Body Heat as a Source of Power For Wearable Electronics

body heat

Textiles integrated with electronics have become extremely popular providing sleeves enhanced with smartphone displays or sensors built into athletic wear. There has been a problem with these items, however, since the power sources that go along with them aren’t exactly comfortable. Chinese scientists have found a solution to this problem in the form of 2 gel electrolytes that use body heat as the source of energy.

Our bodies are able to make constant heat due to our metabolisms and our activity levels. Some of this heat from the skin is released into the environment but since there is only a small difference in temperature between skin and the temperature found in our surroundings, it’s not exactly easy to make body heat work for us effectively. In the past, thermal electric generators weren’t able to produce enough energy, were too brittle to act as a wearable system and were quite expensive. As well, electrolyte solutions such as thermocells cannot easily be integrated into wearable systems. Fortunately, a solution has been found by Huazhong University of Science and Technology‘s Jun Zhou, who led a team of researchers towards thermocells with electrolytes that are gel-based.

The researchers have been working with 2 electrodes that make contact with electrolyte gel or an electrolyte solution. They both remain at a different temperature in order to generate a potential difference. The electrolyte contains a redox pair with ions that can switch rapidly between 2 various charging states, releasing or accepting the electrons or the electrodes at a different temperature. The current was produced by the researchers using two cell types with different pairs of redox in them.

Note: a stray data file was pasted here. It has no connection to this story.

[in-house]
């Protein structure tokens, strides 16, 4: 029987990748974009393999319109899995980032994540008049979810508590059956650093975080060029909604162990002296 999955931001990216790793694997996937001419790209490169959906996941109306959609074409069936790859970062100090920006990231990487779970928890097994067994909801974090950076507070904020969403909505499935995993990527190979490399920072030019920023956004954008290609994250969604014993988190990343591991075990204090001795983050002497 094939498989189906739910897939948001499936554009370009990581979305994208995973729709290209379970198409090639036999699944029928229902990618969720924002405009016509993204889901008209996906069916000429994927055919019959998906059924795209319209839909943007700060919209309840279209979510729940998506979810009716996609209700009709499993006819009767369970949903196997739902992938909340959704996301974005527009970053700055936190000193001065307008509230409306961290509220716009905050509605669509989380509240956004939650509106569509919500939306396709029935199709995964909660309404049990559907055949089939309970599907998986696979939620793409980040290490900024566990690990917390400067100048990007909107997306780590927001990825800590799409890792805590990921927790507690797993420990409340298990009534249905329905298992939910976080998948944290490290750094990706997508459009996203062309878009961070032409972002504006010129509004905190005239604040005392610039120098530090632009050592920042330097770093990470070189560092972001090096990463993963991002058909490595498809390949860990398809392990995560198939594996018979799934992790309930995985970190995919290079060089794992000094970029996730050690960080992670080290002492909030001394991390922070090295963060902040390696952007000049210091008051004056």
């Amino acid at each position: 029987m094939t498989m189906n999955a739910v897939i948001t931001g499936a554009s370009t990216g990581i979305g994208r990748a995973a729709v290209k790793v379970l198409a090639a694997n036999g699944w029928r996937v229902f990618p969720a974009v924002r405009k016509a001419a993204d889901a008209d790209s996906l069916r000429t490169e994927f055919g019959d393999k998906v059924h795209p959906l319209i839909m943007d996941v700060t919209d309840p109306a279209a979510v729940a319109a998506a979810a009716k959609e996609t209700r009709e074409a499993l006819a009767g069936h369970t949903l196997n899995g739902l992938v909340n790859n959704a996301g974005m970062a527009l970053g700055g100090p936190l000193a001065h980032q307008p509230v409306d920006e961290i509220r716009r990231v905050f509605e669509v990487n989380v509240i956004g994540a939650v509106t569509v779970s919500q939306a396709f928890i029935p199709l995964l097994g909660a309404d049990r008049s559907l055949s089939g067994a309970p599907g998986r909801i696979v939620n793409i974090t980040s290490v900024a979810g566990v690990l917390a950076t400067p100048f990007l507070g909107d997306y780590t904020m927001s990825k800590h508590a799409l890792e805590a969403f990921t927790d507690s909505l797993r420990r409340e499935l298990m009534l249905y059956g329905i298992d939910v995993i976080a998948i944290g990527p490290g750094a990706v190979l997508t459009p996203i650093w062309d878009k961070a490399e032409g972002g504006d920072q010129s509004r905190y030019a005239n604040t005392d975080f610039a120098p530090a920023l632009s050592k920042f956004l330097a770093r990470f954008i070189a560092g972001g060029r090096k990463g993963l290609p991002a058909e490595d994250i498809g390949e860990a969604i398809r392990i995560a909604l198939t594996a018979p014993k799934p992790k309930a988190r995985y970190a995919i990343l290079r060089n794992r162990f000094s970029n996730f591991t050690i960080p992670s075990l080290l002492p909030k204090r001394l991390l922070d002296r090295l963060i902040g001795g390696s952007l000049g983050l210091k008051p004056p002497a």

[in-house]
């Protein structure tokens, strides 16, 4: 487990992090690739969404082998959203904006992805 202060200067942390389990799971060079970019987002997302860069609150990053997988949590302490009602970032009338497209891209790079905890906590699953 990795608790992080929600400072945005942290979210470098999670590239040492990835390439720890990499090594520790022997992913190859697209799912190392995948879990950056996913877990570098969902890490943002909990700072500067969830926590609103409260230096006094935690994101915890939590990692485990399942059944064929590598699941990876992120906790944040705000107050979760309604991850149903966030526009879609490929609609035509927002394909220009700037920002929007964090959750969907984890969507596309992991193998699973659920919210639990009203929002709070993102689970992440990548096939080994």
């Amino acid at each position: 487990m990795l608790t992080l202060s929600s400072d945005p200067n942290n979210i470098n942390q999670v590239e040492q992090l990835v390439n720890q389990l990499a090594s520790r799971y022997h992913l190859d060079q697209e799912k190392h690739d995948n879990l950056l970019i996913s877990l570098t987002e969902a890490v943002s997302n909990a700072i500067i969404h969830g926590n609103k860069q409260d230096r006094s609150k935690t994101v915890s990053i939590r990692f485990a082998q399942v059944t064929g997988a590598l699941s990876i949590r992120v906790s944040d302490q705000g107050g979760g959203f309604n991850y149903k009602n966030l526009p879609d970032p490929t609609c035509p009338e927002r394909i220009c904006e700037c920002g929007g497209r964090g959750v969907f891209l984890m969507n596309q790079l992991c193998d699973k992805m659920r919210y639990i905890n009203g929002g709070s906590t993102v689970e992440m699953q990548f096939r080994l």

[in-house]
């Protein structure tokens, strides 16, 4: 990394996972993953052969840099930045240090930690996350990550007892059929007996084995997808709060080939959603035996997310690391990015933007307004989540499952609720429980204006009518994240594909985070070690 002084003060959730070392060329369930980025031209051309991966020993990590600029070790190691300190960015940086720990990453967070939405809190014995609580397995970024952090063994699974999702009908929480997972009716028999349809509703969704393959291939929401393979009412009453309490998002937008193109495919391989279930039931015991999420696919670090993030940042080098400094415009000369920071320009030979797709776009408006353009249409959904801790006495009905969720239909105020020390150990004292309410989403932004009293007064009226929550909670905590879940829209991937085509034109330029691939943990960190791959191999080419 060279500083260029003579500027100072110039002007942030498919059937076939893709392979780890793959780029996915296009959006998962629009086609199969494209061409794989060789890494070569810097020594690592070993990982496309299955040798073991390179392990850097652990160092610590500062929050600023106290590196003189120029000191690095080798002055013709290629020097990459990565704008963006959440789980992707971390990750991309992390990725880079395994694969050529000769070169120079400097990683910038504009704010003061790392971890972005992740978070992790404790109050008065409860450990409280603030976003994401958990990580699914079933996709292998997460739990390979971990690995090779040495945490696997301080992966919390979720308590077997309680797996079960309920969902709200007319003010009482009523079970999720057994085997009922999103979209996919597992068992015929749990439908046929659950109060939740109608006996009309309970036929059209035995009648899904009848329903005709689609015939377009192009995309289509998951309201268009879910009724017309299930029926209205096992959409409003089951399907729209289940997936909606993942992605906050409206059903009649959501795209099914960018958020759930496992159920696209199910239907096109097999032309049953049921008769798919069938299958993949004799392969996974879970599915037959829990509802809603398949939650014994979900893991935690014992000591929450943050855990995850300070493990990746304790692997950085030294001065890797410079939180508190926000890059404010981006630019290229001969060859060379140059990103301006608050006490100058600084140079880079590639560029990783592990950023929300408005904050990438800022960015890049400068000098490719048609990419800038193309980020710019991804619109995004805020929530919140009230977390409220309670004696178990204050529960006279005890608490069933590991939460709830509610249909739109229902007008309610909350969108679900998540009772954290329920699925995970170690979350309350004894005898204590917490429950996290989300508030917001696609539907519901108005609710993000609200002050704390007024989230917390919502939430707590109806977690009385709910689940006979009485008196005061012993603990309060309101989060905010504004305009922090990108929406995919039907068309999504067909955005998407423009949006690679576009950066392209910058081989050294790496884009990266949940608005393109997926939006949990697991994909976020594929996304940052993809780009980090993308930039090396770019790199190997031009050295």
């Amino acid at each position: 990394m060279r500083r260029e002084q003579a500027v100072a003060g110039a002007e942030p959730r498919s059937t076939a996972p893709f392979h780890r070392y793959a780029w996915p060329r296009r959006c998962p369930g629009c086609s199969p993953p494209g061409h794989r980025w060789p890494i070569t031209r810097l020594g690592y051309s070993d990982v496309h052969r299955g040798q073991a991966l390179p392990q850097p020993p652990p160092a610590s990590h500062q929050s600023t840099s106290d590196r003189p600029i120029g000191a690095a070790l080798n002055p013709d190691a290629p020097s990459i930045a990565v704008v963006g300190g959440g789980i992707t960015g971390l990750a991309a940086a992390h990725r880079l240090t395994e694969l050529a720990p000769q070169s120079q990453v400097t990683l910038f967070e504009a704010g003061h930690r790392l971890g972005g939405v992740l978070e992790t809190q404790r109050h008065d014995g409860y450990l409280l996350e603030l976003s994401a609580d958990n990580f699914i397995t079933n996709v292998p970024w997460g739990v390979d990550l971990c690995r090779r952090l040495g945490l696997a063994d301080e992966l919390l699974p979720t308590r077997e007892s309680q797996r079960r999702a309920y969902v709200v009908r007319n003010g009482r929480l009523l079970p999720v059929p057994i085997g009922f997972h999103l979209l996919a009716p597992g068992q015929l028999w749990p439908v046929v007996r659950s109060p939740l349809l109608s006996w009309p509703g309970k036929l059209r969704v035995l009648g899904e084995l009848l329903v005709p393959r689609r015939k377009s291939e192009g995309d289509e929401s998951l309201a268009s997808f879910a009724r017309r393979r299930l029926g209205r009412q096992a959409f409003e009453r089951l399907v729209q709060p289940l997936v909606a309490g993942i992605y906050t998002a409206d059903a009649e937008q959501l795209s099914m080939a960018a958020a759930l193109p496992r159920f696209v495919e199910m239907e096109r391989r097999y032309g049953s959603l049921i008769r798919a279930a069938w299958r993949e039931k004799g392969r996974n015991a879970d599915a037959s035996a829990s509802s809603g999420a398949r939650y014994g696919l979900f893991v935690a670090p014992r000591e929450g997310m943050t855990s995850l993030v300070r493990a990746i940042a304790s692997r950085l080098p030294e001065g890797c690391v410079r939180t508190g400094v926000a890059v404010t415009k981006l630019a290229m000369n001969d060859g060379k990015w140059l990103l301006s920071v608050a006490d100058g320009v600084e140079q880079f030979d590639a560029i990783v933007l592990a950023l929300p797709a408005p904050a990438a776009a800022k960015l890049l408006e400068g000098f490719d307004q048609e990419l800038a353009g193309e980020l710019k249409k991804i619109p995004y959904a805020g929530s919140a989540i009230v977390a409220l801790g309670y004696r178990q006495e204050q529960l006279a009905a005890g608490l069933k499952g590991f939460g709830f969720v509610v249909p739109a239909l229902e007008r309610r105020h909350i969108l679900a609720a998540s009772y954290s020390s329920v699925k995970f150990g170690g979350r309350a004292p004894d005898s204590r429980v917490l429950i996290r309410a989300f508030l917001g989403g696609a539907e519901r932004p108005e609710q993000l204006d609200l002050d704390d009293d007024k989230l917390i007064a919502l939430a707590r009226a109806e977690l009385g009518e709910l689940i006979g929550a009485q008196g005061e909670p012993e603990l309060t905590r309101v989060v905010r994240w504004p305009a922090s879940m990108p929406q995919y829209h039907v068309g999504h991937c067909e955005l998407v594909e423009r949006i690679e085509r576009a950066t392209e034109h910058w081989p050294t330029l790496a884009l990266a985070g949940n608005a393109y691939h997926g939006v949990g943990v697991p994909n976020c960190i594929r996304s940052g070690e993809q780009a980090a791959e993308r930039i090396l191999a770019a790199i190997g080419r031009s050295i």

body heat power source
Body heat used as a power source. (Image credits : Wiley Online)

There are two small metal plates inside each cell and between them is an electrolyte gel. The redox pair Fe2+/Fe3+ lives inside the first type of cell while [Fe(CN)6]3-/[Fe(CN)6]4- ions can be found in the second cell type. The cool end in the first cell provides a negative potential while the cool end in the second cell offers a positive potential.

Many of the 2 cell types were placed in a checkerboard pattern with the cells interconnected by metal plates running below and above them in alternating sequence so they could be linked as a series. This checkerboard pattern was then integrated into a glove and when worn this glove produces a temperature difference between the lower and upper plates. A voltage is created between the neighboring cells, which adds up and can generate the current necessary to charge a battery or to give a device power.

In a 5°C environment approximately 0.3 μW and .7 volts were produced. It’s only a matter now of optimizing this cell system to generate more power using smaller gradients of temperature.

The full study was published in the journal Angewandte Chemie.